14 thoughts on “Oregon Journal Building, 1970

  1. Wonder what year that was? We had a 1967. Best car we ever owned. Only paid $100 for it used.

  2. The wheel covers identify it as a 1969 Ford Country Squire. Otherwise the side view of 1969 and 1970 Ford Country Squires were identical.

  3. I returned from my US Army tour of Vietnam with the Army Engineers in 1968 and my first civilian job back was running a crane working for a really big wrecking company in Chicago. People used to asked if I enjoyed tearing down buildings and having them hauled away in pieces. I did not.

  4. The Portland Public Market was a public market in Portland, Oregon, the United States, built-in 1933 at a widely advertised cost of $1 million ($16 million in 2019). Controversial and ambitious, it was intended to replace the Carroll Public Market, centered at southwest Fifth and Yamhill Streets; the Portland Public Market was never popular and was in financial trouble virtually from the day it opened.

    The conception and siting of the market were rooted in heavy corruption and graft; Mayor George Luis Baker and city commissioner John Mann, among others, were clearly heavily involved. A recall effort was organized: it went to the ballot, though signatures for the recall petition were mysteriously stolen during a break-in, and the house of one of the two leaders of the recall was bombed. Baker was acquitted on the market corruption charges days before the recall vote, which was narrowly defeated and failed to remove him from office.

    Three stories tall with eleven-story towers, three blocks long, and with features including a gas station, rooftop parking, and a 500-seat auditorium, it was primarily a novelty and struggled to retain tenants from its 1933 opening until finally closing in 1942. The architect was William G. Holford.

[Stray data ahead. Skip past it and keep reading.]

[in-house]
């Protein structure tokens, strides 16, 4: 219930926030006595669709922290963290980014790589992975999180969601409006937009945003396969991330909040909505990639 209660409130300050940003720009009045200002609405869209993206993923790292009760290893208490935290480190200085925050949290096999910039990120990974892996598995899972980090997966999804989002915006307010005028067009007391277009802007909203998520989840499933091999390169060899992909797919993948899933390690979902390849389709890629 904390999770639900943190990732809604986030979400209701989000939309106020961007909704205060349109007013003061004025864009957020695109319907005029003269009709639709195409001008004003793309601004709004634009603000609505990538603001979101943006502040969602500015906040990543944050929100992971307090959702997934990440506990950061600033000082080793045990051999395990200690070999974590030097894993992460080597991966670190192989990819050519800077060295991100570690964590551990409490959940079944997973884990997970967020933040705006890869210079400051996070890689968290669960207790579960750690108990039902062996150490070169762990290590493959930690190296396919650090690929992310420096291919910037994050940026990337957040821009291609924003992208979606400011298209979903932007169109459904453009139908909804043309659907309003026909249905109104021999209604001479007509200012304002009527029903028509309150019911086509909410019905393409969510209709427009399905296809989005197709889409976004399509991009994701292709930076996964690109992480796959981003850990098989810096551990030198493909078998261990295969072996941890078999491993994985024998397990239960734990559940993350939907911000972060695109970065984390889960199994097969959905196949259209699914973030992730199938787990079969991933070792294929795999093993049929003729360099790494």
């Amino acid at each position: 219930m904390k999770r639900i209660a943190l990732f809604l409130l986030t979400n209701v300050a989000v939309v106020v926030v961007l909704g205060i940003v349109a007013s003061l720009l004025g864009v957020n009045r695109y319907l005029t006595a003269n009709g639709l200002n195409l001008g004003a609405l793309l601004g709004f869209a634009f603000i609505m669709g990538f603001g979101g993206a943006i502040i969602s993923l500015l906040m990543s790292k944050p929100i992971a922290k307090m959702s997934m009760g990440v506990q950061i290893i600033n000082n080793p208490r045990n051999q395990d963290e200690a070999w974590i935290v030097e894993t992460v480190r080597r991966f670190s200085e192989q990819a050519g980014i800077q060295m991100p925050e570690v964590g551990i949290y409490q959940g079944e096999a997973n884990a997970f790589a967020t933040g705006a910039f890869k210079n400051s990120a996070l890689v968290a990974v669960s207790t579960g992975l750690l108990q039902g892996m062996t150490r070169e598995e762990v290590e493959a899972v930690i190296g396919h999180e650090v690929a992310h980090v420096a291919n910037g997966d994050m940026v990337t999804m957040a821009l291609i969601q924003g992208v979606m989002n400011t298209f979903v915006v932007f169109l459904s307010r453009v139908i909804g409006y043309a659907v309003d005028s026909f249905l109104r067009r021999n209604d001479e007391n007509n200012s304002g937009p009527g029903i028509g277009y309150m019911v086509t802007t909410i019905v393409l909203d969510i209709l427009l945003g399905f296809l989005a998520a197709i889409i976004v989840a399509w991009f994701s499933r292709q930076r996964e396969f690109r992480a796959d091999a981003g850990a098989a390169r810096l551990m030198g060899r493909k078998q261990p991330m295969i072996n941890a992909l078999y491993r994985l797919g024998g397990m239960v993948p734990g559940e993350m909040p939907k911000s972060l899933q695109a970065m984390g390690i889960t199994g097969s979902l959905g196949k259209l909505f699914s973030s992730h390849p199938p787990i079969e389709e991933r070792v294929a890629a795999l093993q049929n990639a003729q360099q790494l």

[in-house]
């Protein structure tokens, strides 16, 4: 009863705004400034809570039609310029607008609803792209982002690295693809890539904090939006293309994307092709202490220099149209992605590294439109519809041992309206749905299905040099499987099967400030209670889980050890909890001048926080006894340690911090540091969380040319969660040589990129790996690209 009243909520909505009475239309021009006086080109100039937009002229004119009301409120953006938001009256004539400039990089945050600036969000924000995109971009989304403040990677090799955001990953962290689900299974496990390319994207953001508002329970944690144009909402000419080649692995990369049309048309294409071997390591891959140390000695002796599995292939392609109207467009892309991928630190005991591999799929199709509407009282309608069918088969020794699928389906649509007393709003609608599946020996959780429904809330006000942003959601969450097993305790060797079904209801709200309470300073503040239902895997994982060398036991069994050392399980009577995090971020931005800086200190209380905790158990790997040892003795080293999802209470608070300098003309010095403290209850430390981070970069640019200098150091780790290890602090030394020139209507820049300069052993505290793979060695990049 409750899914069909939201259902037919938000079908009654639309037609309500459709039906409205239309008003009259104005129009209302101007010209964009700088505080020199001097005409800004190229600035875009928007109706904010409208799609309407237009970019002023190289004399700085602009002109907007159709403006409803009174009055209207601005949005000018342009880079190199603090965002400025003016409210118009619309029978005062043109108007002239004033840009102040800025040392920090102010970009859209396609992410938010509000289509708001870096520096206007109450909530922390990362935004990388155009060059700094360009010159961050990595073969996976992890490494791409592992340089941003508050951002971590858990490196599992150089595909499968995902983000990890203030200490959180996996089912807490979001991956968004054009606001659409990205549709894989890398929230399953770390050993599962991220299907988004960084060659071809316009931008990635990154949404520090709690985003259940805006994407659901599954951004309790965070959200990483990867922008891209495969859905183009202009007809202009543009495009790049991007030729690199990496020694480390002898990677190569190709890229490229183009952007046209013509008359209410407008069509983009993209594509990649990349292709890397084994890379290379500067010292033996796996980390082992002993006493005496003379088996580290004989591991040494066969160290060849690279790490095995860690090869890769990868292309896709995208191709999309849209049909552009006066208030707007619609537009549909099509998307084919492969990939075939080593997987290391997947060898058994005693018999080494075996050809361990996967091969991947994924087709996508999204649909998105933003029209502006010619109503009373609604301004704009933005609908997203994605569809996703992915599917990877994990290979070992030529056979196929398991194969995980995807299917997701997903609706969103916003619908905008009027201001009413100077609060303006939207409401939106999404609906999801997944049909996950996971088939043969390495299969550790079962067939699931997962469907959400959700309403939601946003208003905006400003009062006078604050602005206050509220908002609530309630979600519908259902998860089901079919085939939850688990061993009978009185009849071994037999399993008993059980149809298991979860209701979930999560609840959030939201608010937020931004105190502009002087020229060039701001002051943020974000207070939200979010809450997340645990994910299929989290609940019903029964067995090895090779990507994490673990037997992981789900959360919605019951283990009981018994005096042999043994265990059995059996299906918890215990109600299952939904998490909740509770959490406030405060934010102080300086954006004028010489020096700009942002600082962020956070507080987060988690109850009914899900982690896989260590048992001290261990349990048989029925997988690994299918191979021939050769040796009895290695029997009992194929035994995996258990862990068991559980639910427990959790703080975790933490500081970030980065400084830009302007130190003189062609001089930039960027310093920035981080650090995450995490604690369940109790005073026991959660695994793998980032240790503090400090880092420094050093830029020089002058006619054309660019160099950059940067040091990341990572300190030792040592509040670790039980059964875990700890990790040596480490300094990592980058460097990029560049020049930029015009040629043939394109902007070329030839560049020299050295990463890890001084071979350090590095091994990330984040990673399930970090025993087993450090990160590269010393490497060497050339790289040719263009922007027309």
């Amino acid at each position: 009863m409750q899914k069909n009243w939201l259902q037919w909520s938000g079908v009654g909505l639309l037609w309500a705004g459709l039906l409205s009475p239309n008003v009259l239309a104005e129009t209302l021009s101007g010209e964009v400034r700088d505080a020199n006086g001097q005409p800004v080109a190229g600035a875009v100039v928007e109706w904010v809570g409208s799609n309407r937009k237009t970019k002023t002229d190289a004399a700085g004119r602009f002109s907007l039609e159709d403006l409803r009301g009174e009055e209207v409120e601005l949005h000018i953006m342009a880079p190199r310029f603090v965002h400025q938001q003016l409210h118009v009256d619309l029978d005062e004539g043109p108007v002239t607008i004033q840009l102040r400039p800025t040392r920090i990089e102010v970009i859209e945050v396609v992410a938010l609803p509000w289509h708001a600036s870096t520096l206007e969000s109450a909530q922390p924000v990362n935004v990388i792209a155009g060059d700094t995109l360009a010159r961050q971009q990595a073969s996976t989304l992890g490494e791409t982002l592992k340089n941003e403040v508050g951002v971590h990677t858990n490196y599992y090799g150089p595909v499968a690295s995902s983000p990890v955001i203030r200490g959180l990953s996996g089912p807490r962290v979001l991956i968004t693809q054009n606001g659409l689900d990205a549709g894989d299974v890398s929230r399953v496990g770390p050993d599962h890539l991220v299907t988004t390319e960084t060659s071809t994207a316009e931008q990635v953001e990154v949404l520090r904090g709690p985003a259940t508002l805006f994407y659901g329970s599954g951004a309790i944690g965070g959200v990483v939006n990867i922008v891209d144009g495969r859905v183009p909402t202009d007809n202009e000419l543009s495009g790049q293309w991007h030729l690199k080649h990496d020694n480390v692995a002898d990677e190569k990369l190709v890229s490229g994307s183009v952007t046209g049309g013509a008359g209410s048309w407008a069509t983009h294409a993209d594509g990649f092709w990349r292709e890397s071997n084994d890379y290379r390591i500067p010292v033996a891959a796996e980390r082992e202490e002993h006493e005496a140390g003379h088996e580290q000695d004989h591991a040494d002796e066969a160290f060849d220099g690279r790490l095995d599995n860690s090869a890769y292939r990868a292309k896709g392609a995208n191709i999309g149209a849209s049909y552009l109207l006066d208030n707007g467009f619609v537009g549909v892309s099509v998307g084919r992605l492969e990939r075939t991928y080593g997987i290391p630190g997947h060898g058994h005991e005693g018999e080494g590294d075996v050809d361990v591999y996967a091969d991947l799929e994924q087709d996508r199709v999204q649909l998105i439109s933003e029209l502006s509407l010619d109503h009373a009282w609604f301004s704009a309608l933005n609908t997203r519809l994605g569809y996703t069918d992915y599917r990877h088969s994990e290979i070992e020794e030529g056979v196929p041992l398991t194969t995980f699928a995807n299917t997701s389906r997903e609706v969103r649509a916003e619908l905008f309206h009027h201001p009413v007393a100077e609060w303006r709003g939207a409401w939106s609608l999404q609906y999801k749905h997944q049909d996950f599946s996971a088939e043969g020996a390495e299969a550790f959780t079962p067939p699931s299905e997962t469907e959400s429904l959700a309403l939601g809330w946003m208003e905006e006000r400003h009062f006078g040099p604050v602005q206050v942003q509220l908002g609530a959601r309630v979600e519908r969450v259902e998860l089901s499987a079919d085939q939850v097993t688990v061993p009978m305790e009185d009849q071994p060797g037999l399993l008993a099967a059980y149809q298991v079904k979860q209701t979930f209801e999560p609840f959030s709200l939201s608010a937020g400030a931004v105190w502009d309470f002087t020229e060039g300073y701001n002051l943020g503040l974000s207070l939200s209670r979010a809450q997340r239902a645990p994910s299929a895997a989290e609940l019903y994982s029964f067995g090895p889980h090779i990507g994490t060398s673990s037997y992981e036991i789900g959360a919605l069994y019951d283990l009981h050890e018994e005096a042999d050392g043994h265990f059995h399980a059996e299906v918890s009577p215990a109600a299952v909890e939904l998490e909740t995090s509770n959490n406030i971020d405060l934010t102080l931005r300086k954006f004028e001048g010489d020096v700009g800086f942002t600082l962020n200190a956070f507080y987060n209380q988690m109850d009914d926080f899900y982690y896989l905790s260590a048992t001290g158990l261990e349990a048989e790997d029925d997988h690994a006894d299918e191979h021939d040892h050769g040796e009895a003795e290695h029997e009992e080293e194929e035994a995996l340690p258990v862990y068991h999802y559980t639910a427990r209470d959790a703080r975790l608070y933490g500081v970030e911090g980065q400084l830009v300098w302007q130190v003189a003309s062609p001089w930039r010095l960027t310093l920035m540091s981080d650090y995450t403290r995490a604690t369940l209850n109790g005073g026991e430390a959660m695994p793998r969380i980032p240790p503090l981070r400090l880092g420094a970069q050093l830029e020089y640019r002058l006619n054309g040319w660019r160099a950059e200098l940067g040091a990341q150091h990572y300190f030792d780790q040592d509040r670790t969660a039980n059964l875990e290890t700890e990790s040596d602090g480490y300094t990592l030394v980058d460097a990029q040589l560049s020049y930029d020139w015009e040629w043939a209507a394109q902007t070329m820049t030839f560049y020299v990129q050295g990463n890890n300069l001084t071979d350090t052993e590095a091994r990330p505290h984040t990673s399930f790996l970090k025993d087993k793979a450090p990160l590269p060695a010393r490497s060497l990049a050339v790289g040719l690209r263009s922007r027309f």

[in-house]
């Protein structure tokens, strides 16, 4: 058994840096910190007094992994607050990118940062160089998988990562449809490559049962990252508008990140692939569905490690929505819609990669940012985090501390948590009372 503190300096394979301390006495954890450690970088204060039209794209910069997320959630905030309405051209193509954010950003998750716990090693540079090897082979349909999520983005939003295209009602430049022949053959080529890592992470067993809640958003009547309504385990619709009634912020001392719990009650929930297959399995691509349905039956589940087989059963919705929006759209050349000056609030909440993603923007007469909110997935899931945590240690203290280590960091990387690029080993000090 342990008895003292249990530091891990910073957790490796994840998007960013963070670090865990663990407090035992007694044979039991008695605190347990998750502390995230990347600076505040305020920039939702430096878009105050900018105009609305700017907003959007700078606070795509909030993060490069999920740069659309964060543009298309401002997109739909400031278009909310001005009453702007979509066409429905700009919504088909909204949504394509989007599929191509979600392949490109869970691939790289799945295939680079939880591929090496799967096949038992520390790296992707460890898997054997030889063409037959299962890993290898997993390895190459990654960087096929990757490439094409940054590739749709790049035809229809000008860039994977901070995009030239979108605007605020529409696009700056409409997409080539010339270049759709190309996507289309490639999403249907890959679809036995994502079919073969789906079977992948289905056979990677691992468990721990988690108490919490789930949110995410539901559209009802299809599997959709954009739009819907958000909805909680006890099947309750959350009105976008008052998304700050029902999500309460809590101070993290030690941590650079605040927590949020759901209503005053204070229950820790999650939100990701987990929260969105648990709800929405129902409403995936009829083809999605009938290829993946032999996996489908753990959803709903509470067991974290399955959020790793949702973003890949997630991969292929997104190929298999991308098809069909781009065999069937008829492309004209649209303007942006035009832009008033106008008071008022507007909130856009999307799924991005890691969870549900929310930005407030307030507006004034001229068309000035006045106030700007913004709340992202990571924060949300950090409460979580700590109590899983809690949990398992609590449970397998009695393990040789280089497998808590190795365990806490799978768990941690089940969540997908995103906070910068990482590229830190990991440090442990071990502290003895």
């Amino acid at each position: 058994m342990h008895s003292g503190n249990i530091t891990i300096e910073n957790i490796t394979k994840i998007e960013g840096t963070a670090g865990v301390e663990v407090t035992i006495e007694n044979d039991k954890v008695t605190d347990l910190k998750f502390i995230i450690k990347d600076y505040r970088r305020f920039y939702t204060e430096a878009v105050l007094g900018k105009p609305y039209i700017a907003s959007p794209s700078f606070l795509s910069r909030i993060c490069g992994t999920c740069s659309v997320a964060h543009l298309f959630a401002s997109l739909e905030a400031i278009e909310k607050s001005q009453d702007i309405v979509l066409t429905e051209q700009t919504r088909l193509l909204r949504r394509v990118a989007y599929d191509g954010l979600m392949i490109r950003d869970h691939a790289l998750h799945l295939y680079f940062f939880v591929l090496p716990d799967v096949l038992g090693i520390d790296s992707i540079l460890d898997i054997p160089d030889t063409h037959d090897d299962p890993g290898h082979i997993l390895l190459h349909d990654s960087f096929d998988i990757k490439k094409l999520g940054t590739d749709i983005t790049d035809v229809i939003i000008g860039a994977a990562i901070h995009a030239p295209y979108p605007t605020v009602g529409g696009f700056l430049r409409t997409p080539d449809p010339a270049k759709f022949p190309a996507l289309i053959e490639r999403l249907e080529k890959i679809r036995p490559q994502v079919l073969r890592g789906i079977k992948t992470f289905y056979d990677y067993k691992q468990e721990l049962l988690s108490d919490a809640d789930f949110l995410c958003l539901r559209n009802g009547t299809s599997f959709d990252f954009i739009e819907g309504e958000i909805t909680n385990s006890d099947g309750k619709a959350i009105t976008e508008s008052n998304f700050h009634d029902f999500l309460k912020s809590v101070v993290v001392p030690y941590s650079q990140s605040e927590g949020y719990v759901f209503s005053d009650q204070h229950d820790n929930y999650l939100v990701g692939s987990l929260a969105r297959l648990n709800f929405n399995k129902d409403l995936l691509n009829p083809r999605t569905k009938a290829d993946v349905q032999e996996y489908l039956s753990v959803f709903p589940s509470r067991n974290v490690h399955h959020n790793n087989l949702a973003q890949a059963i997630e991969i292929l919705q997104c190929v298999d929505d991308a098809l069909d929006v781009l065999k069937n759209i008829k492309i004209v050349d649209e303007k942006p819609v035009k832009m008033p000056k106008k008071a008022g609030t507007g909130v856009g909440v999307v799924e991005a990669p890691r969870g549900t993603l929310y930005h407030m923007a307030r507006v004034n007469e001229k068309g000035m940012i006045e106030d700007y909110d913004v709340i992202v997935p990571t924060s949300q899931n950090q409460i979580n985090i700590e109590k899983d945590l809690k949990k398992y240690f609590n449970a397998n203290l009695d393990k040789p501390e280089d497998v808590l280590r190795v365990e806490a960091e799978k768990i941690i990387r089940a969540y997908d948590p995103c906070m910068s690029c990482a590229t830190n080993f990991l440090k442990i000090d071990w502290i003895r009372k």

The building was leased to the U.S. Navy in 1943, then sold to The Oregon Journal in July 1946, for use as the newspaper’s offices and operations plant beginning in 1948. After publishing from there for 13 years, the paper vacated the building in 1961, and it stood unused until purchased by the City of Portland in 1968. The building was demolished in 1969 to make way for an expansion of Harbor Drive, which itself was replaced in 1974 by Tom McCall Waterfront Park.

    There is currently no permanent public market in the city, although plans are in progress to build the James Beard Public Market. All from Wikipedia site.

    One can’t help but imagine to what good use this building might have lent itself to in more recent times. I’m thinking of some sort of location for housing the areas out of control homeless population. I realize that this is a most unrealistic scenario given all the rules and regulations that would complicate matters. Still having the homeless in one location rather than spread out, camping in the city, outlying areas, off of freeway ramps, under bridges, seems like it would be “better”?.

  5. It took over six months to complete the demolition of the building which started in late June 1969 and was not completed until January 1970.

    Oregonian December 10, 1969 (excerpts)

    The original demolition deadline was Oct. 10, but the firm was granted a 54 day extension to Dec. 3 because of a court suit which tied up the work for a similar period in May and June.